I was tired. My girls were tired. I didn’t want to be bothered. But Jesus came to earth to experience suffering so that he could one day eliminate it completely. How could I walk away from this woman who was just asking for some food? So I gave her my arm and we walked her to a bread store down the street, where I bought her some bread, learned her name was Doina, and explained the Gospel as best I could (which was not very well unfortunately). I know this woman needs more than just some bread from strangers. She needs some permanent help so she doesn’t need to sit on the side of the road asking for money every day. But, in that moment, I realized that it was my responsibility to do what I can.
I’m not telling you all this so you think I’m amazing because, frankly, I would like to have done more. I could barely communicate with her, all I got for her to eat was some carbs (no meat, no vegetables, not even a drink). I should have stuck around longer and shared more about the love of God, or at least prayed with her…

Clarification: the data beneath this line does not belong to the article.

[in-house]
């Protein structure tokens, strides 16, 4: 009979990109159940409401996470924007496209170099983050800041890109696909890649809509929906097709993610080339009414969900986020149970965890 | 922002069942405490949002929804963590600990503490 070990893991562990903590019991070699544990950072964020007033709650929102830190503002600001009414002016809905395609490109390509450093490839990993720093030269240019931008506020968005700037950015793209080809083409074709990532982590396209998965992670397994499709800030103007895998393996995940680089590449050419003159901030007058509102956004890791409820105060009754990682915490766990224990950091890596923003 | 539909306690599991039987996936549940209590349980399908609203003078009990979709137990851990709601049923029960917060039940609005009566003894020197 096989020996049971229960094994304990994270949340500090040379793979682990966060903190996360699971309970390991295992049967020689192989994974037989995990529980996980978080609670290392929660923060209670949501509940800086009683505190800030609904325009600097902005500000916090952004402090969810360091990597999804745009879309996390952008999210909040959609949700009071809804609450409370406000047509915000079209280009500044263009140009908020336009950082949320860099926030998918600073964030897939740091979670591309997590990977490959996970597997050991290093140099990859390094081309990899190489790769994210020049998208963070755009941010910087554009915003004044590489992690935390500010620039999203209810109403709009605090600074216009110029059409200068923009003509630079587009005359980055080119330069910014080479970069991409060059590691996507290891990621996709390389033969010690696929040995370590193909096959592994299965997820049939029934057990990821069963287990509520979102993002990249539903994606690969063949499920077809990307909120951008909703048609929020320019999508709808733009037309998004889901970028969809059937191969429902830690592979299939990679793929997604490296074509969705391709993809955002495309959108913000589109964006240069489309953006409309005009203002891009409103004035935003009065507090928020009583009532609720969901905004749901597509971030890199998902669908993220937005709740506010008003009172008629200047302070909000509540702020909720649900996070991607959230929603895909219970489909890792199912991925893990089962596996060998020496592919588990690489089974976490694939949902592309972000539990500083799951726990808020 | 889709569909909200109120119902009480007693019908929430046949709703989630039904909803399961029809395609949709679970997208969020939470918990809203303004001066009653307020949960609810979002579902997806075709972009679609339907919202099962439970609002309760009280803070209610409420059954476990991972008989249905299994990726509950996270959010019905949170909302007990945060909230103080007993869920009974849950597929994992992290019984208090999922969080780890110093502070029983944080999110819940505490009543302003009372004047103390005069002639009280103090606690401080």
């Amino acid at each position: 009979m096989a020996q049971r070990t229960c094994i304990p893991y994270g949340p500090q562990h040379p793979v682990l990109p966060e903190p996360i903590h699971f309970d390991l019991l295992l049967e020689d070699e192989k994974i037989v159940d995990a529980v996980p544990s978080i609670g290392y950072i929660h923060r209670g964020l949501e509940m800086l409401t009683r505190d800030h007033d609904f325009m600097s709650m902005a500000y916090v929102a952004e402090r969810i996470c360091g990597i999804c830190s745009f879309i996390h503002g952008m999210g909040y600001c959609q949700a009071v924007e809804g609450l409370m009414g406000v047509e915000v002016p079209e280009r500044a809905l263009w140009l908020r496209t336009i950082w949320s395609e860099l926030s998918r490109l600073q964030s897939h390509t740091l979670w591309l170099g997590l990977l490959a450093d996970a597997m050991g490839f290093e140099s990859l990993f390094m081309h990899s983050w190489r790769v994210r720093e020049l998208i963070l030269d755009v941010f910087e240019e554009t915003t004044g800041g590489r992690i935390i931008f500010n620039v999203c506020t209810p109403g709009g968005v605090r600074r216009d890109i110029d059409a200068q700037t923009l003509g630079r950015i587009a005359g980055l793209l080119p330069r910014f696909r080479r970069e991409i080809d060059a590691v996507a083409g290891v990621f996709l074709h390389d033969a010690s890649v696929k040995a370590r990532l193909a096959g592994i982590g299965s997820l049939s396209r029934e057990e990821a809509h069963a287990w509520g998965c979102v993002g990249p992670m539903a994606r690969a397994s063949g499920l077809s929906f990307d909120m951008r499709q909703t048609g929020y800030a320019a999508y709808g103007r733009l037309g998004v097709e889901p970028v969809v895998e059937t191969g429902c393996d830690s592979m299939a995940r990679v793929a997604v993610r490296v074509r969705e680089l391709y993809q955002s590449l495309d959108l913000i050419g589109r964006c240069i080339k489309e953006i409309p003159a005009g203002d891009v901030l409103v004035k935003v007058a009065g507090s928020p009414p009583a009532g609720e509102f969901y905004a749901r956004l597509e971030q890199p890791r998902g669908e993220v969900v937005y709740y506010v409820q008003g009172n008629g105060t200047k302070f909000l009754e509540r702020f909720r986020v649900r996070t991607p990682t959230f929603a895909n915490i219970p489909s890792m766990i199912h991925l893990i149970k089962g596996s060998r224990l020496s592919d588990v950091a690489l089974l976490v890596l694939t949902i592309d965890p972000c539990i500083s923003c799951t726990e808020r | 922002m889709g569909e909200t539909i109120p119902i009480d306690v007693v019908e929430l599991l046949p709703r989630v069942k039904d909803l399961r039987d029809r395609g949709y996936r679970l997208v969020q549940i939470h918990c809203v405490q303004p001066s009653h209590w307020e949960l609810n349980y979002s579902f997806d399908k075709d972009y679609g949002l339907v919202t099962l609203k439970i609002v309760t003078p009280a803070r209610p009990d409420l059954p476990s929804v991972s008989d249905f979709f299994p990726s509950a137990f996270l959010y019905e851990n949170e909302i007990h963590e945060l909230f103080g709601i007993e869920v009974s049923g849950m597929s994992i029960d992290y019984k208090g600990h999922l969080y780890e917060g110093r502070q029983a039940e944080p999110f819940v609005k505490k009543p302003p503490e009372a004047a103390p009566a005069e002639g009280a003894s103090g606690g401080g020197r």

There’s always more you can do, and the task is always bigger than you alone, but your job is to do what you can for the ones God puts in your path. You may not have much, but give what you’ve got. You may be a terrible speaker, or you may not have a lot of money, or you might not have all that much time, but give what you’ve got and don’t turn a blind eye toward suffering. It’s our responsibility to end it.
Suffering doesn’t always look like a hungry old Gypsy woman either. Sometimes suffering looks like wealth and prosperity.